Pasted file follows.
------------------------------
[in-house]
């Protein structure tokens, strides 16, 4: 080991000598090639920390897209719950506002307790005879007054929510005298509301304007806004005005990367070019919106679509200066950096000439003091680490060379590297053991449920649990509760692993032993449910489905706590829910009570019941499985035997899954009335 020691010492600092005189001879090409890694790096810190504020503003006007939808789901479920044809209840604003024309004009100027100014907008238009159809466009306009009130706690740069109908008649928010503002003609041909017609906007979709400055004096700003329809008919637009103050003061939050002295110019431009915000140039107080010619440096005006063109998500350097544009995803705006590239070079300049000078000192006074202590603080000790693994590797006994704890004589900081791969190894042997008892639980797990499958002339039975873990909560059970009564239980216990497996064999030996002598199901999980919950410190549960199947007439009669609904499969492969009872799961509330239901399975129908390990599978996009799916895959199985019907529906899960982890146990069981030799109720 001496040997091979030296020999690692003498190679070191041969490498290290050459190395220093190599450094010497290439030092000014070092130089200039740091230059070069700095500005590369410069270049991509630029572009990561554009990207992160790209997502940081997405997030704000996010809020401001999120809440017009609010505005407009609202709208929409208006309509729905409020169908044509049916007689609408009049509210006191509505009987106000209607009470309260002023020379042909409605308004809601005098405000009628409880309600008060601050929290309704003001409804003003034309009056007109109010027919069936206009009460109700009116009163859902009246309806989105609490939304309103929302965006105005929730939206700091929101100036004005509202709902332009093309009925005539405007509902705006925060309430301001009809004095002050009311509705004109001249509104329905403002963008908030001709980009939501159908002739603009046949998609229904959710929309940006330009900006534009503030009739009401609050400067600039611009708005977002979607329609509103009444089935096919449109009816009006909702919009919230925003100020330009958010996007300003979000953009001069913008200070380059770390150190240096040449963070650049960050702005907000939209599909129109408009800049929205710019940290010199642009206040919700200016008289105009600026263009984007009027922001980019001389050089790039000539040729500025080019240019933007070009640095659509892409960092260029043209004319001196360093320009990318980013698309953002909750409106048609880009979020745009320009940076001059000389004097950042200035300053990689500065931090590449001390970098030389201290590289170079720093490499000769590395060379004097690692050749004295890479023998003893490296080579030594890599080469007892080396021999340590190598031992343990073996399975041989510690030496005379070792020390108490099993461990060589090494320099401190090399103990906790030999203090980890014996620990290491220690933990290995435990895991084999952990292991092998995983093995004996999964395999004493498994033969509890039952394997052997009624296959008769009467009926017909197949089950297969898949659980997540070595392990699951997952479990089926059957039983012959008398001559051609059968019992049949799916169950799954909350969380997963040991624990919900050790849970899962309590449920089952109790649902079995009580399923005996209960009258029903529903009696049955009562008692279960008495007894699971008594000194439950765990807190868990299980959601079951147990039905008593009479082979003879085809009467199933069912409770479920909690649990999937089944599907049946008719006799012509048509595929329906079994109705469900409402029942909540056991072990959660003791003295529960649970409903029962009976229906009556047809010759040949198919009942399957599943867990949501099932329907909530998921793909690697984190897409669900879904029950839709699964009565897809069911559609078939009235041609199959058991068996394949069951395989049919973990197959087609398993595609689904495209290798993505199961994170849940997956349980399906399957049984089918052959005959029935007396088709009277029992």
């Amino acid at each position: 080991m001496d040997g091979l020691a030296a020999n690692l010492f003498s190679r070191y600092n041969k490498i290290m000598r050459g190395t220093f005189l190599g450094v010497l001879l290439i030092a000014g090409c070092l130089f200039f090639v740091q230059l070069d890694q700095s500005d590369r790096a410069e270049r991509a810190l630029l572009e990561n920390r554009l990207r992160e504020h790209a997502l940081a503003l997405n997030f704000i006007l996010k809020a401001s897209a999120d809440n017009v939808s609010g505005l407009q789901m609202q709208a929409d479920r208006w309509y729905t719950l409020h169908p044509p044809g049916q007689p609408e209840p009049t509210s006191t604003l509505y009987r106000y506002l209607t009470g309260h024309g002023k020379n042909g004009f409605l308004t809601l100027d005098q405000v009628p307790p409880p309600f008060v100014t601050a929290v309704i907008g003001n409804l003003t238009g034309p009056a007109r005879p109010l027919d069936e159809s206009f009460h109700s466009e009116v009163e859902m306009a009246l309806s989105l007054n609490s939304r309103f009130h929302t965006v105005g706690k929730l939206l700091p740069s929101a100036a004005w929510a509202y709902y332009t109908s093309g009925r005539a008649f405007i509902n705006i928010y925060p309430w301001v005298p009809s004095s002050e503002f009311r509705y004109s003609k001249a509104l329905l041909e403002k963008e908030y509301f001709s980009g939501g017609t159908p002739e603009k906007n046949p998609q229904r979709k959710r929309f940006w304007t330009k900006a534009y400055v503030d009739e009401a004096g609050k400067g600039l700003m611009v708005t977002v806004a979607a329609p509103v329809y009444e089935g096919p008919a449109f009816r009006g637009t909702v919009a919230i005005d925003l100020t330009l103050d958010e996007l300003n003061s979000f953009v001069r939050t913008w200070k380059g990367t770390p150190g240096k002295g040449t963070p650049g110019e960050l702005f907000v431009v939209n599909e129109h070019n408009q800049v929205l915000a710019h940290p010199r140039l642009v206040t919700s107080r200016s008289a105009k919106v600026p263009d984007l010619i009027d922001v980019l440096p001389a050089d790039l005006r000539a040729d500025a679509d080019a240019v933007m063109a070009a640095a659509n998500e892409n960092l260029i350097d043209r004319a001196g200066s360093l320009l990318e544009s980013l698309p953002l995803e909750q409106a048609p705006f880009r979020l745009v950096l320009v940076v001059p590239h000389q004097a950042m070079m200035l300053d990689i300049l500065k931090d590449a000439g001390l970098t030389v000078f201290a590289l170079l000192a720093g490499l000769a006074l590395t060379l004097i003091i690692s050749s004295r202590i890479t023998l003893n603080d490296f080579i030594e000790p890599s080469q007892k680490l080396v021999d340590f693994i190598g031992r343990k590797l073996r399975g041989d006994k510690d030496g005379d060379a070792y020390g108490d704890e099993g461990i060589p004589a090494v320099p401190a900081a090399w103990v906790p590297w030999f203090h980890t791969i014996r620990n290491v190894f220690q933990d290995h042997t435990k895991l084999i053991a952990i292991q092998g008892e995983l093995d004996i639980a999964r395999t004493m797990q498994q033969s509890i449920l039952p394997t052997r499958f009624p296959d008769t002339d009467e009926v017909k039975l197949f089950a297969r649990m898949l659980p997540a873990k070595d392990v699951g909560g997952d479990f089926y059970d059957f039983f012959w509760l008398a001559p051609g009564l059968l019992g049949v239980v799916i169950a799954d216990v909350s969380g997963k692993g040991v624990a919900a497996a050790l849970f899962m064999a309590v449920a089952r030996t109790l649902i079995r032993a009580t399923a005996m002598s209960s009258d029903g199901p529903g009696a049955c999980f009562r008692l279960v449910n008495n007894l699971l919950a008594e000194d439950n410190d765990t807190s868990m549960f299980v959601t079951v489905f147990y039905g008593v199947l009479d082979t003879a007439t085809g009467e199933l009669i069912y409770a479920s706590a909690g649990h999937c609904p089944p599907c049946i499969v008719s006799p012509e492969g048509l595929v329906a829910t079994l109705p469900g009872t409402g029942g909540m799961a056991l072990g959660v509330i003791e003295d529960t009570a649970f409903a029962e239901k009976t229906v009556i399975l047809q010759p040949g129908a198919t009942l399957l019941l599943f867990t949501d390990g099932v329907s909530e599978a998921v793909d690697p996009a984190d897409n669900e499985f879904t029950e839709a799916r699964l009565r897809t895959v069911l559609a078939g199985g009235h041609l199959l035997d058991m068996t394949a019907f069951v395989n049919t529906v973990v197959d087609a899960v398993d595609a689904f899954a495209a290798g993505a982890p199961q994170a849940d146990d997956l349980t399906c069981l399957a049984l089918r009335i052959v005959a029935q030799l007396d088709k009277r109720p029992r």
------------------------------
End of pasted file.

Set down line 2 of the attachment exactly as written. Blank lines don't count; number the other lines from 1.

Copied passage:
């Protein structure tokens, strides 16, 4: 080991000598090639920390897209719950506002307790005879007054929510005298509301304007806004005005990367070019919106679509200066950096000439003091680490060379590297053991449920649990509760692993032993449910489905706590829910009570019941499985035997899954009335 020691010492600092005189001879090409890694790096810190504020503003006007939808789901479920044809209840604003024309004009100027100014907008238009159809466009306009009130706690740069109908008649928010503002003609041909017609906007979709400055004096700003329809008919637009103050003061939050002295110019431009915000140039107080010619440096005006063109998500350097544009995803705006590239070079300049000078000192006074202590603080000790693994590797006994704890004589900081791969190894042997008892639980797990499958002339039975873990909560059970009564239980216990497996064999030996002598199901999980919950410190549960199947007439009669609904499969492969009872799961509330239901399975129908390990599978996009799916895959199985019907529906899960982890146990069981030799109720 001496040997091979030296020999690692003498190679070191041969490498290290050459190395220093190599450094010497290439030092000014070092130089200039740091230059070069700095500005590369410069270049991509630029572009990561554009990207992160790209997502940081997405997030704000996010809020401001999120809440017009609010505005407009609202709208929409208006309509729905409020169908044509049916007689609408009049509210006191509505009987106000209607009470309260002023020379042909409605308004809601005098405000009628409880309600008060601050929290309704003001409804003003034309009056007109109010027919069936206009009460109700009116009163859902009246309806989105609490939304309103929302965006105005929730939206700091929101100036004005509202709902332009093309009925005539405007509902705006925060309430301001009809004095002050009311509705004109001249509104329905403002963008908030001709980009939501159908002739603009046949998609229904959710929309940006330009900006534009503030009739009401609050400067600039611009708005977002979607329609509103009444089935096919449109009816009006909702919009919230925003100020330009958010996007300003979000953009001069913008200070380059770390150190240096040449963070650049960050702005907000939209599909129109408009800049929205710019940290010199642009206040919700200016008289105009600026263009984007009027922001980019001389050089790039000539040729500025080019240019933007070009640095659509892409960092260029043209004319001196360093320009990318980013698309953002909750409106048609880009979020745009320009940076001059000389004097950042200035300053990689500065931090590449001390970098030389201290590289170079720093490499000769590395060379004097690692050749004295890479023998003893490296080579030594890599080469007892080396021999340590190598031992343990073996399975041989510690030496005379070792020390108490099993461990060589090494320099401190090399103990906790030999203090980890014996620990290491220690933990290995435990895991084999952990292991092998995983093995004996999964395999004493498994033969509890039952394997052997009624296959008769009467009926017909197949089950297969898949659980997540070595392990699951997952479990089926059957039983012959008398001559051609059968019992049949799916169950799954909350969380997963040991624990919900050790849970899962309590449920089952109790649902079995009580399923005996209960009258029903529903009696049955009562008692279960008495007894699971008594000194439950765990807190868990299980959601079951147990039905008593009479082979003879085809009467199933069912409770479920909690649990999937089944599907049946008719006799012509048509595929329906079994109705469900409402029942909540056991072990959660003791003295529960649970409903029962009976229906009556047809010759040949198919009942399957599943867990949501099932329907909530998921793909690697984190897409669900879904029950839709699964009565897809069911559609078939009235041609199959058991068996394949069951395989049919973990197959087609398993595609689904495209290798993505199961994170849940997956349980399906399957049984089918052959005959029935007396088709009277029992």